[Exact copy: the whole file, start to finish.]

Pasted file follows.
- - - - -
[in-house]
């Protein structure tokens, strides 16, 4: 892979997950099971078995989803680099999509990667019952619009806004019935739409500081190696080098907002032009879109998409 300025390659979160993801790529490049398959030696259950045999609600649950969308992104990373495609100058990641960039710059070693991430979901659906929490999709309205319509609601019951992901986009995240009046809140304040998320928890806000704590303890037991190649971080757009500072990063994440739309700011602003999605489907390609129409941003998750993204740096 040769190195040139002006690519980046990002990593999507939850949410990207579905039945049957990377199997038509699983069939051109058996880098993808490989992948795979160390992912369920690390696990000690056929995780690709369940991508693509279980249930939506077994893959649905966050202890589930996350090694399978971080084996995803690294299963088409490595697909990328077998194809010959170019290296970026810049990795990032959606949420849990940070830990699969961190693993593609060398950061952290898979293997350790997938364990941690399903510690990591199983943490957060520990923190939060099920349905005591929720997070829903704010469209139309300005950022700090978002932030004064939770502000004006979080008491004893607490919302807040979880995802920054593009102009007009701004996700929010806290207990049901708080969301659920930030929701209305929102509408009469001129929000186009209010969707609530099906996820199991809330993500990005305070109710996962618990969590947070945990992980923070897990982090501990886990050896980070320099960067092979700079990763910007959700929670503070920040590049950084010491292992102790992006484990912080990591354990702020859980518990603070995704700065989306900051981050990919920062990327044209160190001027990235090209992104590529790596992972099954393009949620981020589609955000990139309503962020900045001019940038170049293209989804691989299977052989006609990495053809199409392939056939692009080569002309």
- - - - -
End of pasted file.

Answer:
[in-house]
């Protein structure tokens, strides 16, 4: 892979997950099971078995989803680099999509990667019952619009806004019935739409500081190696080098907002032009879109998409 300025390659979160993801790529490049398959030696259950045999609600649950969308992104990373495609100058990641960039710059070693991430979901659906929490999709309205319509609601019951992901986009995240009046809140304040998320928890806000704590303890037991190649971080757009500072990063994440739309700011602003999605489907390609129409941003998750993204740096 040769190195040139002006690519980046990002990593999507939850949410990207579905039945049957990377199997038509699983069939051109058996880098993808490989992948795979160390992912369920690390696990000690056929995780690709369940991508693509279980249930939506077994893959649905966050202890589930996350090694399978971080084996995803690294299963088409490595697909990328077998194809010959170019290296970026810049990795990032959606949420849990940070830990699969961190693993593609060398950061952290898979293997350790997938364990941690399903510690990591199983943490957060520990923190939060099920349905005591929720997070829903704010469209139309300005950022700090978002932030004064939770502000004006979080008491004893607490919302807040979880995802920054593009102009007009701004996700929010806290207990049901708080969301659920930030929701209305929102509408009469001129929000186009209010969707609530099906996820199991809330993500990005305070109710996962618990969590947070945990992980923070897990982090501990886990050896980070320099960067092979700079990763910007959700929670503070920040590049950084010491292992102790992006484990912080990591354990702020859980518990603070995704700065989306900051981050990919920062990327044209160190001027990235090209992104590529790596992972099954393009949620981020589609955000990139309503962020900045001019940038170049293209989804691989299977052989006609990495053809199409392939056939692009080569002309």